Terror threat for police in Australia raised to high

Australia on Tuesday raised the national terrorism threat level for law enforcement officers in the country to high after recent high-profile attacks in Europe and Canada.

Melbourne: Australia on Tuesday raised the national terrorism threat level for law enforcement officers in the country to high after recent high-profile attacks in Europe and Canada.

The threat level for police has been moved from medium to high for officers in New South Wales, Western Australia, Queensland and South Australia.

Australia's national alert level was already raised to high in September last year, classifying a terrorist attack as likely but not imminent, ABC reported.

Australian Federal Police said in a statement that the recent terrorism events around the world as reason for elevating the alert level.

"The factors that led to the elevated terrorism threat level for Australia to high in September 2014 persist and the security environment remains increasingly complex and challenging," the statement said.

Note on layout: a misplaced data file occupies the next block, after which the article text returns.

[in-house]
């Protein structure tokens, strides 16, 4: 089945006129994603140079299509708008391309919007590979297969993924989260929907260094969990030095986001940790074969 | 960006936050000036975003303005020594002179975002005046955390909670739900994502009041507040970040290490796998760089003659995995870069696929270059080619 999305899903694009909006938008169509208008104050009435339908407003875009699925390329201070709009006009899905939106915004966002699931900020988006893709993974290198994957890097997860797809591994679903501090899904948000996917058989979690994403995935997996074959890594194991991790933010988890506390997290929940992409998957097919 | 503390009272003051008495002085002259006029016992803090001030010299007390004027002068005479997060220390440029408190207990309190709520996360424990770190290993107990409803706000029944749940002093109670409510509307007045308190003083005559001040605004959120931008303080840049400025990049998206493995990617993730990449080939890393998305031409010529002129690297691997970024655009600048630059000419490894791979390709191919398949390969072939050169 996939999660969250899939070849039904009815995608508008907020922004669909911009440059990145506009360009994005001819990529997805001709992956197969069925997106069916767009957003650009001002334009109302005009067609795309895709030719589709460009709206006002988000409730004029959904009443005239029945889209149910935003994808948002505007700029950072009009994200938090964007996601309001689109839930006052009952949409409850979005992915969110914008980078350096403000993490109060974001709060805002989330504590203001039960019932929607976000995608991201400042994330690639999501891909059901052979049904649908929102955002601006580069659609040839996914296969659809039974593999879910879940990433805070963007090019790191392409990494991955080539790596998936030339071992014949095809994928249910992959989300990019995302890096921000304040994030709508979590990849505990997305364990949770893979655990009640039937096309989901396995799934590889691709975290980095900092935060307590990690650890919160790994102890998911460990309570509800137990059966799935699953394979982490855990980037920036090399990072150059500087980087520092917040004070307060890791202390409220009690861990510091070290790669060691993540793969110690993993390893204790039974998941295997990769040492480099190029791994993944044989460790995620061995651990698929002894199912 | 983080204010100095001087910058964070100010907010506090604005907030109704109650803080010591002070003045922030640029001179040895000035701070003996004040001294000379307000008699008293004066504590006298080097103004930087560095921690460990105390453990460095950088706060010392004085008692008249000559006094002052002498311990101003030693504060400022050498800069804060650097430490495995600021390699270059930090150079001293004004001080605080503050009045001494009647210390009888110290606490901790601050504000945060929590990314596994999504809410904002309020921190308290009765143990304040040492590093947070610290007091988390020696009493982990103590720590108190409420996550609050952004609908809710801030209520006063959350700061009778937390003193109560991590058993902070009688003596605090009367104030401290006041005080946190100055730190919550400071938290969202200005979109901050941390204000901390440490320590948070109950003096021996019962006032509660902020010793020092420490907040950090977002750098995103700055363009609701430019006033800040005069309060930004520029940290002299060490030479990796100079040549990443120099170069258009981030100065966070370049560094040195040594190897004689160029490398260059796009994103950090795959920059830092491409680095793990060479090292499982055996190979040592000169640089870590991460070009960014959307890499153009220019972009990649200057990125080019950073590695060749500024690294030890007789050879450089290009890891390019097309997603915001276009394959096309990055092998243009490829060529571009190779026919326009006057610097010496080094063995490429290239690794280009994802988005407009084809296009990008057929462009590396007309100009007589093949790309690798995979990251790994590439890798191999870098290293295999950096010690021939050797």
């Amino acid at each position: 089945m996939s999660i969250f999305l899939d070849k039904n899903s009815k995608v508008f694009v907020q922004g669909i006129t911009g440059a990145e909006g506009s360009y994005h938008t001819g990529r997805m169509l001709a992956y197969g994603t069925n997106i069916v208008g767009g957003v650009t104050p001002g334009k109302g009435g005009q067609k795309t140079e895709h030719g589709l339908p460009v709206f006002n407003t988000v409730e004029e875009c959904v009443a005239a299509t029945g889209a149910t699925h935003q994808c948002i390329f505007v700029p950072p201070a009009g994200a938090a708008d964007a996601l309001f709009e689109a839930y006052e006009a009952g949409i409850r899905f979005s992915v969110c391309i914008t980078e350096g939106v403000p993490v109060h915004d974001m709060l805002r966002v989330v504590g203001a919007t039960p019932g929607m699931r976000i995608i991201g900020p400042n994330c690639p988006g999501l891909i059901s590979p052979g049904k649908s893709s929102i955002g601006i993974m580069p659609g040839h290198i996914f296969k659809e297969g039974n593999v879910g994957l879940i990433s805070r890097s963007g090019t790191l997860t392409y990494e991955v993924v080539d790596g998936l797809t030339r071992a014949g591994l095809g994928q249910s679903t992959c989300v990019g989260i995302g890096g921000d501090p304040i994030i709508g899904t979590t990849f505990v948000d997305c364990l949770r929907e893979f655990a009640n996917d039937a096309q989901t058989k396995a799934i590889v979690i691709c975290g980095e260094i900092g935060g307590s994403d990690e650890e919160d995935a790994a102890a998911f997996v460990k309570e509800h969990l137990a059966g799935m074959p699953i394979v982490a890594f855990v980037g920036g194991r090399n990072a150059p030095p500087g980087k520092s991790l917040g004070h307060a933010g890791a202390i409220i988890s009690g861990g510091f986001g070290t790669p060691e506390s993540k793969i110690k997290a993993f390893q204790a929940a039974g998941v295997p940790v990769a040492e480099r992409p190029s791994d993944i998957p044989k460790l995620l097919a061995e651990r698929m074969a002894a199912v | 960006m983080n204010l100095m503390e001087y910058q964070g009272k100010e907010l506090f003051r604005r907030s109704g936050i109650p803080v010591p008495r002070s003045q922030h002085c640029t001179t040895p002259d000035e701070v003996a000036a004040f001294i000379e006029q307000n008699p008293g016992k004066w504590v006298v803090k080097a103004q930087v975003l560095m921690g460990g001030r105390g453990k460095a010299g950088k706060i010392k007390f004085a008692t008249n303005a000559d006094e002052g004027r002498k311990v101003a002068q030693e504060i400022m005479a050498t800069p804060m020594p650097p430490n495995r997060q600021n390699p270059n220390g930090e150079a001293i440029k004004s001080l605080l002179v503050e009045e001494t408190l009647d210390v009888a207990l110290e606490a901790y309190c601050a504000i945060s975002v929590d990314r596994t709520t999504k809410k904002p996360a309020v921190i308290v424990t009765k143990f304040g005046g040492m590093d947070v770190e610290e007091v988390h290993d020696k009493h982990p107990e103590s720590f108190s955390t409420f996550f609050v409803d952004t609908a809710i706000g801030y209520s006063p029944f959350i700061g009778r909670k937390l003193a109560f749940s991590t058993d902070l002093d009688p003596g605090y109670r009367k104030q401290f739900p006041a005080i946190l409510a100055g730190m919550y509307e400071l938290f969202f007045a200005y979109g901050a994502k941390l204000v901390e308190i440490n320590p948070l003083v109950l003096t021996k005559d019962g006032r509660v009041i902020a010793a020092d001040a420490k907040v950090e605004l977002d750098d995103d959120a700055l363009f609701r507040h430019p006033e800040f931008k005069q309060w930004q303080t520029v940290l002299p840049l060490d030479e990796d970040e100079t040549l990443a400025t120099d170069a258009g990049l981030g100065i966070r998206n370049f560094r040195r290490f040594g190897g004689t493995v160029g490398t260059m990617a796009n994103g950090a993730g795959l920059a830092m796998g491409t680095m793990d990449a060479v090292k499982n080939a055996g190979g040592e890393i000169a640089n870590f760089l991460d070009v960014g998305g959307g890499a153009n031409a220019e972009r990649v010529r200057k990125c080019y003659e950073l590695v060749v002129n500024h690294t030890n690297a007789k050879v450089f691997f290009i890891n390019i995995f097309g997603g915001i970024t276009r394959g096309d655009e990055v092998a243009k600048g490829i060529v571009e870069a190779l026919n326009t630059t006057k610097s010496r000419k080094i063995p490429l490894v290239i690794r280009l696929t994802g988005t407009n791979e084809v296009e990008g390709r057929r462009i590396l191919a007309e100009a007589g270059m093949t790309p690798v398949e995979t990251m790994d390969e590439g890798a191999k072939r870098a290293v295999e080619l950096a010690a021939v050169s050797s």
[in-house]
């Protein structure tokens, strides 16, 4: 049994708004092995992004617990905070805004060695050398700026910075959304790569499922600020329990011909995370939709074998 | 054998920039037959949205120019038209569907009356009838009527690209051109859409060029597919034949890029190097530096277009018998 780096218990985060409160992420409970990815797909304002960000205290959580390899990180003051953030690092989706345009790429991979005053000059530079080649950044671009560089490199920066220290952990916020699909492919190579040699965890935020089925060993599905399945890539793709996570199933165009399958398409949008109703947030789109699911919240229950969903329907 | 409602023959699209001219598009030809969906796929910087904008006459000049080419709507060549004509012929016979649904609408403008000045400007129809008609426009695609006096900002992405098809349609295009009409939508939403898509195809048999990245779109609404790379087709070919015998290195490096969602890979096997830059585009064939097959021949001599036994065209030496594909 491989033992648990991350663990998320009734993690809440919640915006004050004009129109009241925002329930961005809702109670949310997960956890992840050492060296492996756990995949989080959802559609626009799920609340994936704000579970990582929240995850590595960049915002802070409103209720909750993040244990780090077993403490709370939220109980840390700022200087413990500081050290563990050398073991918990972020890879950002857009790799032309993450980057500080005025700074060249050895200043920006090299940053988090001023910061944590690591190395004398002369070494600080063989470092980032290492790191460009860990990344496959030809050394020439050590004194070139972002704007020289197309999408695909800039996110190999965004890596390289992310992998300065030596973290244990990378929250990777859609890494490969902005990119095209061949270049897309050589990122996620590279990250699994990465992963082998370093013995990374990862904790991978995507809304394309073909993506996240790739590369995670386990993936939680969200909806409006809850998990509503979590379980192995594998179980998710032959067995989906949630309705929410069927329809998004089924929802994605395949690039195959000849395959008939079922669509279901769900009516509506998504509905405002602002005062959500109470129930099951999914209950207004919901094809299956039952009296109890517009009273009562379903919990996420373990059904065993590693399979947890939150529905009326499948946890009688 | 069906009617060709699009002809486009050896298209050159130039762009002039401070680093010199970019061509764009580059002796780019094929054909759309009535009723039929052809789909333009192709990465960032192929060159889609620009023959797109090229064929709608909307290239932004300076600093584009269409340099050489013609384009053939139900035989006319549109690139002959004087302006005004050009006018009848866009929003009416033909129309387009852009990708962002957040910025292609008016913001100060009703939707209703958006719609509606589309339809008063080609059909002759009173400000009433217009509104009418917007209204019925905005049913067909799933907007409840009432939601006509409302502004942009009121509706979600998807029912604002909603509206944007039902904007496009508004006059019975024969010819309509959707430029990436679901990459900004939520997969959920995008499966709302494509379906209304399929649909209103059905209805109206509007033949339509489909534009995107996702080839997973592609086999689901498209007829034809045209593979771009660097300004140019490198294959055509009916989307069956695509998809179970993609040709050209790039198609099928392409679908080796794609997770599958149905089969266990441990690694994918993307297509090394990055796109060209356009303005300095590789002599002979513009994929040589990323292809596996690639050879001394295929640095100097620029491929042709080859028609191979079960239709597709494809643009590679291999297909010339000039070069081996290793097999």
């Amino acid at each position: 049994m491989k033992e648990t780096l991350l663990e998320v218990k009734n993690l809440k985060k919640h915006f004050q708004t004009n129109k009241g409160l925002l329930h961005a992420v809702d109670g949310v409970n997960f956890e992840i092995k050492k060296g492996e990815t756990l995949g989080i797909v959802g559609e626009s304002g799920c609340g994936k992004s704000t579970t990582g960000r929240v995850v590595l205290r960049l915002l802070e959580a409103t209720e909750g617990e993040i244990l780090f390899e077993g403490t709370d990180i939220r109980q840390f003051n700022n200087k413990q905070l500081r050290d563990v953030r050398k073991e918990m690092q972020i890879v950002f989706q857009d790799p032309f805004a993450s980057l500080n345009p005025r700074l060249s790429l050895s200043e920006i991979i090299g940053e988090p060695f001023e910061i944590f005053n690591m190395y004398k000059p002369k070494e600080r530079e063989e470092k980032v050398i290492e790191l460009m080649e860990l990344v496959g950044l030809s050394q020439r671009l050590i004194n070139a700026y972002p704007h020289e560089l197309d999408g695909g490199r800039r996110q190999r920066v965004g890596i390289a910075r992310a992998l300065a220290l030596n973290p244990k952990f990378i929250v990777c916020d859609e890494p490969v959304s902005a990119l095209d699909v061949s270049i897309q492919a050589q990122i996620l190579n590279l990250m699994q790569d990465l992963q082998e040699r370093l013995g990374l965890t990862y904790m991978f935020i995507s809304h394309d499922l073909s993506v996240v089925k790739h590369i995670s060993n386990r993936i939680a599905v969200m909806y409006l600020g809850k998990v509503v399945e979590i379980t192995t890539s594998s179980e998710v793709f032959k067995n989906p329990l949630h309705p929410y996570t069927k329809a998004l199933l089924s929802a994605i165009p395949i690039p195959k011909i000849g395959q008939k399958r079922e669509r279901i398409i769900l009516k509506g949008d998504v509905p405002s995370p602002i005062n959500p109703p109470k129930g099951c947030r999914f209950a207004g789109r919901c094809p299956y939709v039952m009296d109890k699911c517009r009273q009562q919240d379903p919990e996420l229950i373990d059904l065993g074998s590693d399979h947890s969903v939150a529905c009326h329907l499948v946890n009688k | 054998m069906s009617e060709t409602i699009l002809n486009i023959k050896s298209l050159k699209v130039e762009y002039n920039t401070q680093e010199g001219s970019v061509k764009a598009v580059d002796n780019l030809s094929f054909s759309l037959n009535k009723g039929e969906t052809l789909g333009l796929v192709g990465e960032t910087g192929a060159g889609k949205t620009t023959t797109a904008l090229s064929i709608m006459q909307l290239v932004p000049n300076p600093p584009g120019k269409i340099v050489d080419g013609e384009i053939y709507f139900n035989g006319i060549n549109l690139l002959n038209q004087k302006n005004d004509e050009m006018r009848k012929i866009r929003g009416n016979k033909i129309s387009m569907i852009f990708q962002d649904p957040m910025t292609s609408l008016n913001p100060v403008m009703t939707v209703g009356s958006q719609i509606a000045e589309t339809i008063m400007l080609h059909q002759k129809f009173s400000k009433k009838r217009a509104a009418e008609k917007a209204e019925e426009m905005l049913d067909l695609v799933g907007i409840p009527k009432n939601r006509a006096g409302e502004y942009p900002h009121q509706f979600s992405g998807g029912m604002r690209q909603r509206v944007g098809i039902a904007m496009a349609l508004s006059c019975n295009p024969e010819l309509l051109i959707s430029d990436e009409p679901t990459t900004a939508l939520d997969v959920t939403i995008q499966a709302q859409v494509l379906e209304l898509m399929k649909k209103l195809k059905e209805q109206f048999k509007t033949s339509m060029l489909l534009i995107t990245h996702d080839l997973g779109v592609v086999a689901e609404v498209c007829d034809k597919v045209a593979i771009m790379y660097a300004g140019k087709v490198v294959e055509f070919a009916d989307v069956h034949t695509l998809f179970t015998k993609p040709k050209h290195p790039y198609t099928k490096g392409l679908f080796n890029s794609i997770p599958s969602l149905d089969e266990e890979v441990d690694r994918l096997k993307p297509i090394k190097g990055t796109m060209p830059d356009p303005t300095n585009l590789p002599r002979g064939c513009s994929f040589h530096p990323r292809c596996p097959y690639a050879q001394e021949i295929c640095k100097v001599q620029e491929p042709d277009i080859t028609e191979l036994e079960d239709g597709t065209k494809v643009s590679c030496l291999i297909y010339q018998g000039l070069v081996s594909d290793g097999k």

"Recent events in France, Canada and Australia serve as a sobering reminder of the risks associated with policing," it said.

New South Wales Police also issued a statement on the change saying?"As first responders to emergencies and violent incidents, police officers are regularly placed in high risk situations. Safety arrangements for NSW Police will continue to be actively reviewed."

Police said while relatively small, an increasing number of Australians linked to overseas terrorist groups had the intent and capability to conduct an attack against Australian police.

"There has been no one specific incident that has occurred in Australia which has triggered the reassessment to the higher level," said Queensland Police Commissioner Ian Stewart.

He said police in Queensland had been advised to be aware of their environment and their own personal safety as well as that of their loved ones.

Stewart said concerns raised last year about a lack of body armour for police had been addressed.

"I was very clear that we do have adequate ballistic vests available for all of our police when they're doing their normal duties and we have in place the concept that if an officer feels that they need to wear personal, covert body armour, then they can apply for that and it will be granted," Stewart said.

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